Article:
The Robinsons also struggle with the legal aspect of fostering and adoption.
With their very first foster child, the court made a decision that didn't make any sense to Ron and Terri, when the judge said he had a headache and decided to get the case over with by sending the child back to their at-risk circumstances. Ron and Terri may have been frustrated, but they had done all that they could.
"My job is to love them, provide safety for them, care for them, and protect them while they're in my home," Ron said. When a social worker asked him if he was OK with the decision, he told her, "Six months from now I'll be able to live with what I've done. I hope you and the courts can live with what you've just done."
For those who may be interested in fostering or adoption, Ron encourages them to go through training and get certified, and then continue praying about it before making a decision.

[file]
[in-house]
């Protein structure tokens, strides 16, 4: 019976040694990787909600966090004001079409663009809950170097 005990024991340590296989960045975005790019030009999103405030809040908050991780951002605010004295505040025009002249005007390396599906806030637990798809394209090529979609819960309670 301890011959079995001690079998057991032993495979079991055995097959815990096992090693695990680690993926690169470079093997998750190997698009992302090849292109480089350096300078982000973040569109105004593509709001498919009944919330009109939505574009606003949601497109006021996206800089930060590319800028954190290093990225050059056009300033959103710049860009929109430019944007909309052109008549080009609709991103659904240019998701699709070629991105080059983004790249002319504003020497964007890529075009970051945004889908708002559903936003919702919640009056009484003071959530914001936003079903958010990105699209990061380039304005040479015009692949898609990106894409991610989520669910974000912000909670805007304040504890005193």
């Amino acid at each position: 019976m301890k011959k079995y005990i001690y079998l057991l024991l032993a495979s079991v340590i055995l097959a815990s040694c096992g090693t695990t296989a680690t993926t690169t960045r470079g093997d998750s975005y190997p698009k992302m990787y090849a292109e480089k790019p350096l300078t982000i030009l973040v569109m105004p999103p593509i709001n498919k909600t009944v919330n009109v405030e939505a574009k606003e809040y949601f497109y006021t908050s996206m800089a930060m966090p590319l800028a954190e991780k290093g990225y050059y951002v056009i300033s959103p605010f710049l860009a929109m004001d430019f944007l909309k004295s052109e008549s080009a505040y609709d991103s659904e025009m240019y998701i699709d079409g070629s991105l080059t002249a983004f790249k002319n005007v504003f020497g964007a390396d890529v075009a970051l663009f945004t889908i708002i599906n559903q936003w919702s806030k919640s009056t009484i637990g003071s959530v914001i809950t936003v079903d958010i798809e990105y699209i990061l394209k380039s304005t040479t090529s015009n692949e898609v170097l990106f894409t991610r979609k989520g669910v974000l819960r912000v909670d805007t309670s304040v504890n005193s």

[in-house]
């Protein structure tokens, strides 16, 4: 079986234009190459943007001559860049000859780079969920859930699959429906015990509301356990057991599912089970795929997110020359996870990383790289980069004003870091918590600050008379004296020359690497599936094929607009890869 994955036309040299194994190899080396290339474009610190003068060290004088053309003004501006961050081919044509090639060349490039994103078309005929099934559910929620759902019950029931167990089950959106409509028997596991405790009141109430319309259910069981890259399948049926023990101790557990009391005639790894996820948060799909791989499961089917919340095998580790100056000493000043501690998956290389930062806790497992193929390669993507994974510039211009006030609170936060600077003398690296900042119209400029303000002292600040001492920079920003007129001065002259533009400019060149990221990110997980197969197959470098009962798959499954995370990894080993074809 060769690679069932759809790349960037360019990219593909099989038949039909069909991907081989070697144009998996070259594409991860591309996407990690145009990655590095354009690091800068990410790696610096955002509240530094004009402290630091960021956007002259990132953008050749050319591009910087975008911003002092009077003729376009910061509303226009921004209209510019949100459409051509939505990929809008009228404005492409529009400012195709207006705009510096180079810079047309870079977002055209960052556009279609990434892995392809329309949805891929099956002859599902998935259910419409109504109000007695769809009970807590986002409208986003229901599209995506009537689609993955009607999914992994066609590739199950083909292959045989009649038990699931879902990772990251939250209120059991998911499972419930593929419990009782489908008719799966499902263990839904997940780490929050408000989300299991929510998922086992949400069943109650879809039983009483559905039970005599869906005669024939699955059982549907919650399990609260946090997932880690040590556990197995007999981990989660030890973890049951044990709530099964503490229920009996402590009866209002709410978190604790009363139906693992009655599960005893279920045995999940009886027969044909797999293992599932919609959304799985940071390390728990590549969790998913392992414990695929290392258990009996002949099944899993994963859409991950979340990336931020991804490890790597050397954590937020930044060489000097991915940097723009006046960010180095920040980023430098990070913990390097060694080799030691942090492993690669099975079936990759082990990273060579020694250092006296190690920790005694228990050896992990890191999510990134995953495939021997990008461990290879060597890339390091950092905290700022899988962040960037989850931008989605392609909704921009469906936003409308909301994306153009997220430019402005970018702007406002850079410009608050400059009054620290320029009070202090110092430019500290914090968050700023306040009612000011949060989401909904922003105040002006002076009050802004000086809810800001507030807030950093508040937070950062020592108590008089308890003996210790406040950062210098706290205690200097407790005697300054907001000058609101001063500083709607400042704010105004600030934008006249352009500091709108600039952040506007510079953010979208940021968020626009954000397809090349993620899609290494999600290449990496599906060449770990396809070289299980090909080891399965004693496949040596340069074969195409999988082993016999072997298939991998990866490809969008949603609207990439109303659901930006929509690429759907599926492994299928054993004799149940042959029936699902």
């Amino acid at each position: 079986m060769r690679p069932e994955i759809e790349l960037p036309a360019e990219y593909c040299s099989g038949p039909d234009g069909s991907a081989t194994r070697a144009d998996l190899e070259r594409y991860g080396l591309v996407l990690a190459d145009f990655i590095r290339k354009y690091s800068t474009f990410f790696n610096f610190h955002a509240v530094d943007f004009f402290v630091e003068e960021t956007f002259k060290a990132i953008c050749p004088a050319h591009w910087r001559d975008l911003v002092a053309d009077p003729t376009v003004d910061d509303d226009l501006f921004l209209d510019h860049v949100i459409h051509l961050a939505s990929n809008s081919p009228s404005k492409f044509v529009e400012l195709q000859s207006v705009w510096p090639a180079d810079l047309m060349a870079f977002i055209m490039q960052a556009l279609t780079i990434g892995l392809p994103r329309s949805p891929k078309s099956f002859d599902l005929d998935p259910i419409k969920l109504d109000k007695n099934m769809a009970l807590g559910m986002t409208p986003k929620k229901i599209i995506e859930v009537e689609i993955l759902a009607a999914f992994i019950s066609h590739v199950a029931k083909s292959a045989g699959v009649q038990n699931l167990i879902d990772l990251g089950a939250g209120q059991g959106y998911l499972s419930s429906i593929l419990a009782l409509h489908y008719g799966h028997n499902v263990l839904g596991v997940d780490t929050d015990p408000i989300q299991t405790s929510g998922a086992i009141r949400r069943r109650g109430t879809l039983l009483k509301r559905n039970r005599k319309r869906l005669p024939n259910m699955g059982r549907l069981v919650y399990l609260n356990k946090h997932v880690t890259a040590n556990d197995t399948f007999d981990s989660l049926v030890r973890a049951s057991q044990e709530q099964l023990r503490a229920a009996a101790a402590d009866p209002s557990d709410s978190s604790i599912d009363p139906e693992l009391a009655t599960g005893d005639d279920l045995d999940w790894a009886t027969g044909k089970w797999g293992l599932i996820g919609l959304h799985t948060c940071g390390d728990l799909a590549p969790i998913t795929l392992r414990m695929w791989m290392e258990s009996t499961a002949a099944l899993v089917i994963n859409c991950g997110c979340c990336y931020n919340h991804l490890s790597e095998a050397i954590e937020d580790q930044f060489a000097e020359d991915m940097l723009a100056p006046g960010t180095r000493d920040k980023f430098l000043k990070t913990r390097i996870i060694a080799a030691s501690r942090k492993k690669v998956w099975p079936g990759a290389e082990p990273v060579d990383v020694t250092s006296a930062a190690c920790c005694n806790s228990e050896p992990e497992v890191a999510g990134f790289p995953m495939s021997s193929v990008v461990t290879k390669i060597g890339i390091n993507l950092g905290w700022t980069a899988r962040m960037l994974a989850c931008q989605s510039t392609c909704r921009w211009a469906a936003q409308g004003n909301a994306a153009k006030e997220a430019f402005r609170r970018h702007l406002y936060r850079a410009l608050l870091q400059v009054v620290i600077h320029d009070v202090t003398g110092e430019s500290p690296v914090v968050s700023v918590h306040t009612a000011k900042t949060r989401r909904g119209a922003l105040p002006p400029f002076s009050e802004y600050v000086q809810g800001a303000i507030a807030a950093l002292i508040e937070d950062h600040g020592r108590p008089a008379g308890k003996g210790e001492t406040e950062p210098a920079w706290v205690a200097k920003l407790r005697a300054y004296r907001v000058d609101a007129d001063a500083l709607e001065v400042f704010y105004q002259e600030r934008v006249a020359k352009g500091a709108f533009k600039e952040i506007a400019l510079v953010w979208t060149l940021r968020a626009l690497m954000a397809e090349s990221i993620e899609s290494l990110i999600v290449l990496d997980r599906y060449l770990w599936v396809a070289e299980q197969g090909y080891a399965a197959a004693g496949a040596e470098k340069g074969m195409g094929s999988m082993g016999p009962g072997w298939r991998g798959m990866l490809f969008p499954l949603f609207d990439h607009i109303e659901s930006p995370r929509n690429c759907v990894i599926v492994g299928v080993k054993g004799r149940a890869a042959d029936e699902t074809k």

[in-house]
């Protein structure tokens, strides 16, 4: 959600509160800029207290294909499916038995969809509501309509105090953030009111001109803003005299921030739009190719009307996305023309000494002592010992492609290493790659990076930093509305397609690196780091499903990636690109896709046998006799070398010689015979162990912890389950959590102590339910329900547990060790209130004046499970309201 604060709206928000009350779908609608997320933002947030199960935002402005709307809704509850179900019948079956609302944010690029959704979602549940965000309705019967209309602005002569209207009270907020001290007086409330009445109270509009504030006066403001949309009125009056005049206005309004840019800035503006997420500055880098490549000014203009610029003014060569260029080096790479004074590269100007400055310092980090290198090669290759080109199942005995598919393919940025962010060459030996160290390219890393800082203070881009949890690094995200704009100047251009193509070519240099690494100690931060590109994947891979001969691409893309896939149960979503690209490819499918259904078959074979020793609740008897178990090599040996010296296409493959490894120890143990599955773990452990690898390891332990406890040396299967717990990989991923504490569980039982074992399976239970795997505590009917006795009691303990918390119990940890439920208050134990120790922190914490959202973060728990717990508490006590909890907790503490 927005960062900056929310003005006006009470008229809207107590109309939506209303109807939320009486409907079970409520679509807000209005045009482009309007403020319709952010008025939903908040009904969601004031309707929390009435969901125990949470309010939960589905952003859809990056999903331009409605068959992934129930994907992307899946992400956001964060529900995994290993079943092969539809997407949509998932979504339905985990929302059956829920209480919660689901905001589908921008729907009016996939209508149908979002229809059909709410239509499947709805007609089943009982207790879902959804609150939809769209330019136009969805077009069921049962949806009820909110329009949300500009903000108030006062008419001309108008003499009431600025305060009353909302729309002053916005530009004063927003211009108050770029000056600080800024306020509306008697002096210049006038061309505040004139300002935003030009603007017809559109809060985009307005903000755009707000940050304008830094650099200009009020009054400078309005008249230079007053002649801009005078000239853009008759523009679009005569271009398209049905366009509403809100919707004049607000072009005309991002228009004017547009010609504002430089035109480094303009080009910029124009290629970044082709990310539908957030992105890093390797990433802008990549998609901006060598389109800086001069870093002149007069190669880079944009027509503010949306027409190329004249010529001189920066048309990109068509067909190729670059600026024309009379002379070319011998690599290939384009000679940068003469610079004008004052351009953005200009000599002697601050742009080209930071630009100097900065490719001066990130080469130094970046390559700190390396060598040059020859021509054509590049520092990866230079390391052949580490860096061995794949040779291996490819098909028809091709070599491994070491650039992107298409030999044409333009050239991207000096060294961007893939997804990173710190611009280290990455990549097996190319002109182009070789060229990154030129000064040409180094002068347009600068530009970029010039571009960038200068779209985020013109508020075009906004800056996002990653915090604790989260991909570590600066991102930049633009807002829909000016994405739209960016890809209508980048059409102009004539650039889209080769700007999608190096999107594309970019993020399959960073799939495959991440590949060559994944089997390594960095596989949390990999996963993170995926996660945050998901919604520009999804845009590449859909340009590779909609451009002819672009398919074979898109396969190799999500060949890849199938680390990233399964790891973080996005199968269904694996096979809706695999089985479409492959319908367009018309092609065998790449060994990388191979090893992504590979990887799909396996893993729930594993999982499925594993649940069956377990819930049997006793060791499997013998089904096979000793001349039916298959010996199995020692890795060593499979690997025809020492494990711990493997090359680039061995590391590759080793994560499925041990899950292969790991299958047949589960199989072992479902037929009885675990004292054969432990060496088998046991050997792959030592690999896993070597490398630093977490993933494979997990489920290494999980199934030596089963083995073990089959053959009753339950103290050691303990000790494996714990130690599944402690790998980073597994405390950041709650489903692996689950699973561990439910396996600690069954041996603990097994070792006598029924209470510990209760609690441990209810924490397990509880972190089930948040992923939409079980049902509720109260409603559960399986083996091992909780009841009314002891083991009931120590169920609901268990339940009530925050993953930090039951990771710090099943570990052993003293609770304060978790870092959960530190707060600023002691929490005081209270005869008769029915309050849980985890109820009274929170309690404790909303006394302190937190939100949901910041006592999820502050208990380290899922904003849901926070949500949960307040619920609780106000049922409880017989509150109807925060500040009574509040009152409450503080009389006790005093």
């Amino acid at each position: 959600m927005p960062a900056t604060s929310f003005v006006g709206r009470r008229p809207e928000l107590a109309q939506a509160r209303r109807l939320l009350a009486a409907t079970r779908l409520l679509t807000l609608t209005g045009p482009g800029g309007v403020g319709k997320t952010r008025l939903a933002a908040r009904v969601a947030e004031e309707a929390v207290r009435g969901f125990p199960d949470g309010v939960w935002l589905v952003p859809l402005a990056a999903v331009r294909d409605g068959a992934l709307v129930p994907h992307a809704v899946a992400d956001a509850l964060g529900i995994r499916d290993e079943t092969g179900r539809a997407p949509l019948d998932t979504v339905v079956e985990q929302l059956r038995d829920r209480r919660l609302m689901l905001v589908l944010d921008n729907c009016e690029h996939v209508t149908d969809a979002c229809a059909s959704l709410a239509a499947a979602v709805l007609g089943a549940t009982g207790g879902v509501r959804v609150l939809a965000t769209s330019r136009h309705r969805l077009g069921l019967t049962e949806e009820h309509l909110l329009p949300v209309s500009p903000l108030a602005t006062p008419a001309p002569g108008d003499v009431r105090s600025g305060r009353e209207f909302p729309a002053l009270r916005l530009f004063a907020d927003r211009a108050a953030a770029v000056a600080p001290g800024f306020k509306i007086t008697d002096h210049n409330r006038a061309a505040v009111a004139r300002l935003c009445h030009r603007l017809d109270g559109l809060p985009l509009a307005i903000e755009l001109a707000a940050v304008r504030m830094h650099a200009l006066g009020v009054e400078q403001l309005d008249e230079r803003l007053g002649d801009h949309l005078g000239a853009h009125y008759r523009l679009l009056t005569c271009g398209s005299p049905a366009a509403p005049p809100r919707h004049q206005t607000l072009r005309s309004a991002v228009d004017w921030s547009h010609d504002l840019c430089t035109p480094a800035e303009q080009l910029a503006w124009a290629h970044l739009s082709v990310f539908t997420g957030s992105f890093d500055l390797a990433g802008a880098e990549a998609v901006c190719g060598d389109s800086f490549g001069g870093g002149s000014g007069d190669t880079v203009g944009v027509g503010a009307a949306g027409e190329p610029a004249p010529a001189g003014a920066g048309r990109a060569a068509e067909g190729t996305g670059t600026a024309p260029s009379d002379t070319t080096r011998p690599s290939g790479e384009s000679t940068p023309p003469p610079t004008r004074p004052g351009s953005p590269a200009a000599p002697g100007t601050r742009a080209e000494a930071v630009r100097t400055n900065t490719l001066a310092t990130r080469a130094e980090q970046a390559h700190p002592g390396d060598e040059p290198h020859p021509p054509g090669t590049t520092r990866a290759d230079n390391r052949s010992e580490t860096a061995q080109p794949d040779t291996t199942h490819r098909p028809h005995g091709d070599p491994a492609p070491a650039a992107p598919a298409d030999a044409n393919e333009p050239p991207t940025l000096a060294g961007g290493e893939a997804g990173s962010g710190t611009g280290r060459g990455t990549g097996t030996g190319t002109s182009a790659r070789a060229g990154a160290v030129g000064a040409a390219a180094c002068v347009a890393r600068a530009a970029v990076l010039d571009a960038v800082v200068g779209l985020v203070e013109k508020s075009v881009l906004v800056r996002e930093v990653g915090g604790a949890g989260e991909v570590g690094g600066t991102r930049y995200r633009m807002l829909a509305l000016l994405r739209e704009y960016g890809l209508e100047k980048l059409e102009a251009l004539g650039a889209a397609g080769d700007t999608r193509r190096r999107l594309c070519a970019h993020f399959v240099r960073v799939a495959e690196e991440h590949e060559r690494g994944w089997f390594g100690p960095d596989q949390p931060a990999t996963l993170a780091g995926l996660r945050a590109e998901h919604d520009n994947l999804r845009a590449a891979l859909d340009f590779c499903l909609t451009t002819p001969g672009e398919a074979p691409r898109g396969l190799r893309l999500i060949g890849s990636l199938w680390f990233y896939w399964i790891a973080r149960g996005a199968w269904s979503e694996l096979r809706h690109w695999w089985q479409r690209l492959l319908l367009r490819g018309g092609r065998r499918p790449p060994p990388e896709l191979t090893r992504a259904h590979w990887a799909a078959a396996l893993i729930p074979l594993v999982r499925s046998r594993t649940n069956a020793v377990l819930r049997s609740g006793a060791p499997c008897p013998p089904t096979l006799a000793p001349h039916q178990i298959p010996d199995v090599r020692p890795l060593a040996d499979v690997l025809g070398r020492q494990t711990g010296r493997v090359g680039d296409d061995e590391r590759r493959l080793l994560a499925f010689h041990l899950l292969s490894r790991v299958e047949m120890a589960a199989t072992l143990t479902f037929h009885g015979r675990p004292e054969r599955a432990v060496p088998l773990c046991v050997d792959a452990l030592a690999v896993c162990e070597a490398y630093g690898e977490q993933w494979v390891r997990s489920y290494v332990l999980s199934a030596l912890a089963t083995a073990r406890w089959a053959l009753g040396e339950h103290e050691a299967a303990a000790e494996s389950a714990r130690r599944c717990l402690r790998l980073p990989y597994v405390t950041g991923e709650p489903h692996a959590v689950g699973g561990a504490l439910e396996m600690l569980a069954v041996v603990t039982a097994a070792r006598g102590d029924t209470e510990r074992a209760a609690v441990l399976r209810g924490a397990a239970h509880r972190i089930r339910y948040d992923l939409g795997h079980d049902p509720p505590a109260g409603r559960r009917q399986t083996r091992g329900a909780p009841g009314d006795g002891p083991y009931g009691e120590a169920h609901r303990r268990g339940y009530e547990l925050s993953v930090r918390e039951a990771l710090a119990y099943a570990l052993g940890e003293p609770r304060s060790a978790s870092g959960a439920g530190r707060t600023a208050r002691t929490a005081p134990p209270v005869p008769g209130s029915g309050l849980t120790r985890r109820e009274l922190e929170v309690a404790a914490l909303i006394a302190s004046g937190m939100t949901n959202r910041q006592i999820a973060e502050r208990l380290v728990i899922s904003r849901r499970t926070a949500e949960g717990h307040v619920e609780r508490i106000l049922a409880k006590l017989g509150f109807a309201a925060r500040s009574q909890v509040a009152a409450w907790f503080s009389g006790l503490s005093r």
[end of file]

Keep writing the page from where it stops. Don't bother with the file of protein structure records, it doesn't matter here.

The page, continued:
Through 22 years of joy and pain, the Robinsons say that God has taken care of them. But they also know fostering is not easy.
"Sometimes maybe God hasn't called you to be a foster parent and I get that, it's not for everybody," Terri said. "But there are ways you can still minister to these families."
With training and certification, people can serve as respite for foster families. Sometimes the parents need a break for dinner, a movie or a walk together to work on their relationship. For Ron and Terri, it has been difficult to find qualified people to come in and watch over their kids.
But even if you can't provide childcare, Terri encourages people to support foster families by providing them with dinner or a movie once in a while. And people can always work with their churches to support the work of Baptist children's homes.
In the end, it comes down to the welfare of the kids.
"They're not an accident, not a mistake. God made them this way," Ron said. "And if we love the Lord, we ought to love them."